Music department jazzes up pizza joint


Illustration by Kendra Brisco

Jazz and pizza a great combo

On Thursday, Nov. 13, the Missouri Southern State University’s Jazz Band will be performing their annual Jazz Combo Concert in Corley Auditorium at 7:30 p.m. The performance will be repeated on Friday, Nov. 14, at Gusano’s Pizza at 6 p.m.

The Jazz band has been preparing for their first performance since the beginning of the semester. There will be three combos that are performing, three separate groups. Both concerts are free and open to the public. In previous years, there has always been a large turnout; a large turnout is expected for both venues this year as well.  

“There is a variety of music we’re doing,” said Dr. Phillip Wise, director of jazz studies. “We’re doing straight ahead jazz pieces; we’re doing more contemporary pieces, some ballads, Latin pieces, and Bossa novas. All sorts of different styles within the jazz idiom.”  

According to Wise, a jazz combo is a small group of usually three to nine people, which is different from a big band or jazz orchestra or jazz band where there will be 18 or 19 people in the band.

“It’s a much smaller, more intimate type of ensemble and lends itself room for improvisation rather than reading music so it’s a size difference between the groups but it’s also a more improvisation than a small group with a large group,” stated Wise.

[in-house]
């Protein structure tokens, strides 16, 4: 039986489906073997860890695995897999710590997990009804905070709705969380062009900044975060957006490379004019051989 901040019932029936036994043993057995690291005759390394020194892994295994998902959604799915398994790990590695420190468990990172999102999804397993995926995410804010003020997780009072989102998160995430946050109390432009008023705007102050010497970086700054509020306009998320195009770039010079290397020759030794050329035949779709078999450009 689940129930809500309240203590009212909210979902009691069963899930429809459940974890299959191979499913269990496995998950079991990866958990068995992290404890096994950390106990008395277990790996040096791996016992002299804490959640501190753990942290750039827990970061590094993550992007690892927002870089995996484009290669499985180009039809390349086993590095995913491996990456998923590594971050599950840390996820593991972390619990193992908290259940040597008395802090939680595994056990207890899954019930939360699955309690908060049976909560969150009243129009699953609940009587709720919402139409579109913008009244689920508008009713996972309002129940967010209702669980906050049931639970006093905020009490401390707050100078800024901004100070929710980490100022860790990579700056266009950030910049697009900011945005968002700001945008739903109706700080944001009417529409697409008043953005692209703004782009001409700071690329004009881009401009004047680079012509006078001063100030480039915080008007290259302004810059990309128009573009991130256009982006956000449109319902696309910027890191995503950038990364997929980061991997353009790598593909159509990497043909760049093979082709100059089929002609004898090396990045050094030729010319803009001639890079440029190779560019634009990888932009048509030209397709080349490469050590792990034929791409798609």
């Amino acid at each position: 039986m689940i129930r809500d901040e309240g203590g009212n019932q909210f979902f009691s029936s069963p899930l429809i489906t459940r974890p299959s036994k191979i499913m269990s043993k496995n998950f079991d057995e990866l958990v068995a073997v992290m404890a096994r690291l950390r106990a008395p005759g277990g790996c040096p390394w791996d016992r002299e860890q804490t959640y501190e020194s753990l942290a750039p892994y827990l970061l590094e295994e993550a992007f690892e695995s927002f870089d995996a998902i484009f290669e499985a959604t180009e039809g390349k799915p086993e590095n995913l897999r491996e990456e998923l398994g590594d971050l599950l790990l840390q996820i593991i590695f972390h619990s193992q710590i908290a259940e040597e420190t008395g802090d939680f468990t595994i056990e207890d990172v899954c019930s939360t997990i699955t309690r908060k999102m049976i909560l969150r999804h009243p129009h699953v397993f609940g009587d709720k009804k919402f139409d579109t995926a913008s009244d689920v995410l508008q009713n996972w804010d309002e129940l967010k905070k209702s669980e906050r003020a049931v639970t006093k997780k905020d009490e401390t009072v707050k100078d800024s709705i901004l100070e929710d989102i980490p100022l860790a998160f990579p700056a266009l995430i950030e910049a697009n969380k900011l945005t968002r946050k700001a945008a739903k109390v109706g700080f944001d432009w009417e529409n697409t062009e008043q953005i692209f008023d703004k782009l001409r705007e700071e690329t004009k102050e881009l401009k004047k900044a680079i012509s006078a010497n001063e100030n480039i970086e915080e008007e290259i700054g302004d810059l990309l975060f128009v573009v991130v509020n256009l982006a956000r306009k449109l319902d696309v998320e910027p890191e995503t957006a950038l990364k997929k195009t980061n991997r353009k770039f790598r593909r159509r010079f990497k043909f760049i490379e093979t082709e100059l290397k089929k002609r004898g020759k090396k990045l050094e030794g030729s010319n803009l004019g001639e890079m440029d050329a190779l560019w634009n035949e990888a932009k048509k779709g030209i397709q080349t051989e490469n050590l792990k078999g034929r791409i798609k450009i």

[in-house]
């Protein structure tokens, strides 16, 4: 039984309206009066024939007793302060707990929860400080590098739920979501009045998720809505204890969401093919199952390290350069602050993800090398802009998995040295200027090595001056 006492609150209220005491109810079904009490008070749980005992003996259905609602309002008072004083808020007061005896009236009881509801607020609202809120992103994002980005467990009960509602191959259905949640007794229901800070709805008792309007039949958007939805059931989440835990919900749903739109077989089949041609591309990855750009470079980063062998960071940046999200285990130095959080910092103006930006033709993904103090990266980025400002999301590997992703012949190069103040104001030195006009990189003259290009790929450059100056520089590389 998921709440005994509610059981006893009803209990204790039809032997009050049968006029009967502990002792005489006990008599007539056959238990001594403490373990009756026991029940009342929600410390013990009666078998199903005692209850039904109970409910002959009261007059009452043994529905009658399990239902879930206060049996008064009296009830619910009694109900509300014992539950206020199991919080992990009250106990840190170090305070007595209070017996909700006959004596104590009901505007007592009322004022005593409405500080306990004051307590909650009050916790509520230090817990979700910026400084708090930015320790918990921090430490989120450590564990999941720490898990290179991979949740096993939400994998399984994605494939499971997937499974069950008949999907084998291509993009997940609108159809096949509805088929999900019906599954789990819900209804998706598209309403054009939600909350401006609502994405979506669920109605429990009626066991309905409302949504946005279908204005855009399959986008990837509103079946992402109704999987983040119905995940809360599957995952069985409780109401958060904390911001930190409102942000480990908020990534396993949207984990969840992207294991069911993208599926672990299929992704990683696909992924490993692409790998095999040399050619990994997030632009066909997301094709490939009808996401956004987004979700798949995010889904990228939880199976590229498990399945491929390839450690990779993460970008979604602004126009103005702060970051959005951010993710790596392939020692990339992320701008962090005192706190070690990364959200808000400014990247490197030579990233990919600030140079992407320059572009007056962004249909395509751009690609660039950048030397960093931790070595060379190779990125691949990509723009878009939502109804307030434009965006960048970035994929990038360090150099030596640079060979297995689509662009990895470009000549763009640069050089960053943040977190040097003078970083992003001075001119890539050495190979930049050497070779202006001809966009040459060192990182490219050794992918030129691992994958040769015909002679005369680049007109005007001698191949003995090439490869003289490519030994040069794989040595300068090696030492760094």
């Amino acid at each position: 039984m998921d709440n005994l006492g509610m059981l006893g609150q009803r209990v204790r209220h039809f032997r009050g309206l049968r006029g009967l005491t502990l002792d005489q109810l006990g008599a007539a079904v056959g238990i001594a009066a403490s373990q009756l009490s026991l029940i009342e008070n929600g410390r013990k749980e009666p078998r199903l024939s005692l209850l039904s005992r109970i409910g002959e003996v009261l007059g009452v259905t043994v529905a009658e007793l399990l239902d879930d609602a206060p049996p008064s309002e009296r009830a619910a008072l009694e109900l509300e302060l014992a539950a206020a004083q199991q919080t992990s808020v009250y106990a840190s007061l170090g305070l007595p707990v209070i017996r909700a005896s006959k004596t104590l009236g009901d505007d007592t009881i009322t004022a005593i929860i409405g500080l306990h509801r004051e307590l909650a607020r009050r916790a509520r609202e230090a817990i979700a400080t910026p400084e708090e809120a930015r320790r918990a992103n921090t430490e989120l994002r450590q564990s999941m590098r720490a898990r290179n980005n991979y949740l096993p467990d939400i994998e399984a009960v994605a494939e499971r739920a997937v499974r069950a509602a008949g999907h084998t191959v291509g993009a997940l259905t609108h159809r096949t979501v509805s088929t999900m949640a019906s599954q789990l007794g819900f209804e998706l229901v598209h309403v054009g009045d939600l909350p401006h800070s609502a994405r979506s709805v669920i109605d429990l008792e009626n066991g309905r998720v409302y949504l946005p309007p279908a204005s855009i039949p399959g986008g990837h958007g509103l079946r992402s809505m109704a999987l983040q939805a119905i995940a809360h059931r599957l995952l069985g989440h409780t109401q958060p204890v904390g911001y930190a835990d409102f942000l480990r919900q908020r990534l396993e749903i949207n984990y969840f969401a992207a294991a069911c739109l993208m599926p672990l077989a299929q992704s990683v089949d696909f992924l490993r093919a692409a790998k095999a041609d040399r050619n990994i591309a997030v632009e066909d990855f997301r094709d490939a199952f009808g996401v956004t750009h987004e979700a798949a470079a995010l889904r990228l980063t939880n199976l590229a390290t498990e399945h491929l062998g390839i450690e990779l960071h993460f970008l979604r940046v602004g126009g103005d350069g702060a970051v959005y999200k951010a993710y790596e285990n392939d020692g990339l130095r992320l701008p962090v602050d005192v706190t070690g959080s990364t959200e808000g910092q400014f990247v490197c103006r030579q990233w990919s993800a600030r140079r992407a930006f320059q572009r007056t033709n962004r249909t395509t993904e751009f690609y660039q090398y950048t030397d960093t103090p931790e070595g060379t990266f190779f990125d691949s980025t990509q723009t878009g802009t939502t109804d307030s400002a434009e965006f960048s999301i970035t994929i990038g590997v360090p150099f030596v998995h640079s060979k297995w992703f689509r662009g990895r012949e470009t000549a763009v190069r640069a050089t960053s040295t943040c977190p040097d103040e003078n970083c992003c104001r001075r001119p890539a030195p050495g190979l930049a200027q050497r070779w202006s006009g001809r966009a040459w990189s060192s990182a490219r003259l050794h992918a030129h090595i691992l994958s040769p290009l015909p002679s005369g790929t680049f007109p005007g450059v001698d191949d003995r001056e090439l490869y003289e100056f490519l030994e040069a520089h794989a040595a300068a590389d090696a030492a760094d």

A Jazz combo, unlike a traditional marching band or a concert band, is about 90% improvisation, so every performance is different and unique.

“What they’re improvising on is a chord structure, so there’s some structure to the chords … but there’s no written music, they’re just chord symbols,” said Wise, “So students are looking at the chords symbols so they have a structure, and they’re improvising within that structure.”

Concerts in Corley auditorium are more formal and limited to about 60 minutes. As for the performance at Gusano’s on the 14th, the concert will be about two hours long where there will be additional music added to the bill so people can enjoy the music while they socialize.

“Whether you’re a jazz aficionado, you enjoy it or just want to learn more about it, or have just never been to a jazz concert before; it’s something you should experience,” said Wise. “So students who have never been to a jazz performance, I think it’s important that they have an opportunity to at least once in their college career come and experience that. And who knows, they may find music they enjoy and want to come back and listen to more and if not, then at least they’ve experienced it.”